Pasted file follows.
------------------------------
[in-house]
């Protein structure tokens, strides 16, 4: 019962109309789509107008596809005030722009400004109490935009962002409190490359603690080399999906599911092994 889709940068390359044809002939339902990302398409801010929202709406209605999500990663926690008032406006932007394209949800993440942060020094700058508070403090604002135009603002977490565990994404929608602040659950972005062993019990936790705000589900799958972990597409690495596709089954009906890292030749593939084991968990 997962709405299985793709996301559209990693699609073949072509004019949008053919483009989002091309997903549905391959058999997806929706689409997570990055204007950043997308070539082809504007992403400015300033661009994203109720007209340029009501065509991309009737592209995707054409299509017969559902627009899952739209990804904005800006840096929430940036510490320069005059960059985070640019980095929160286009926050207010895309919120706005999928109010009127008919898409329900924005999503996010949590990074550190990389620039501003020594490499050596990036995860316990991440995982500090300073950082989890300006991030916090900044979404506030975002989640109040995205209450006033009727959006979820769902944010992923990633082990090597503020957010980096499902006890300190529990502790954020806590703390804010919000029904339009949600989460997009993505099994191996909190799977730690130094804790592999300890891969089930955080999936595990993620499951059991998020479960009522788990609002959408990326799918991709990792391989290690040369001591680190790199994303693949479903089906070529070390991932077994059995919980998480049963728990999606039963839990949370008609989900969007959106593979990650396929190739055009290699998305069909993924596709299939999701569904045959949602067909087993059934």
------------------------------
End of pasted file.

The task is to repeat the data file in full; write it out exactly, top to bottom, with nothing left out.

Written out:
[in-house]
């Protein structure tokens, strides 16, 4: 019962109309789509107008596809005030722009400004109490935009962002409190490359603690080399999906599911092994 889709940068390359044809002939339902990302398409801010929202709406209605999500990663926690008032406006932007394209949800993440942060020094700058508070403090604002135009603002977490565990994404929608602040659950972005062993019990936790705000589900799958972990597409690495596709089954009906890292030749593939084991968990 997962709405299985793709996301559209990693699609073949072509004019949008053919483009989002091309997903549905391959058999997806929706689409997570990055204007950043997308070539082809504007992403400015300033661009994203109720007209340029009501065509991309009737592209995707054409299509017969559902627009899952739209990804904005800006840096929430940036510490320069005059960059985070640019980095929160286009926050207010895309919120706005999928109010009127008919898409329900924005999503996010949590990074550190990389620039501003020594490499050596990036995860316990991440995982500090300073950082989890300006991030916090900044979404506030975002989640109040995205209450006033009727959006979820769902944010992923990633082990090597503020957010980096499902006890300190529990502790954020806590703390804010919000029904339009949600989460997009993505099994191996909190799977730690130094804790592999300890891969089930955080999936595990993620499951059991998020479960009522788990609002959408990326799918991709990792391989290690040369001591680190790199994303693949479903089906070529070390991932077994059995919980998480049963728990999606039963839990949370008609989900969007959106593979990650396929190739055009290699998305069909993924596709299939999701569904045959949602067909087993059934």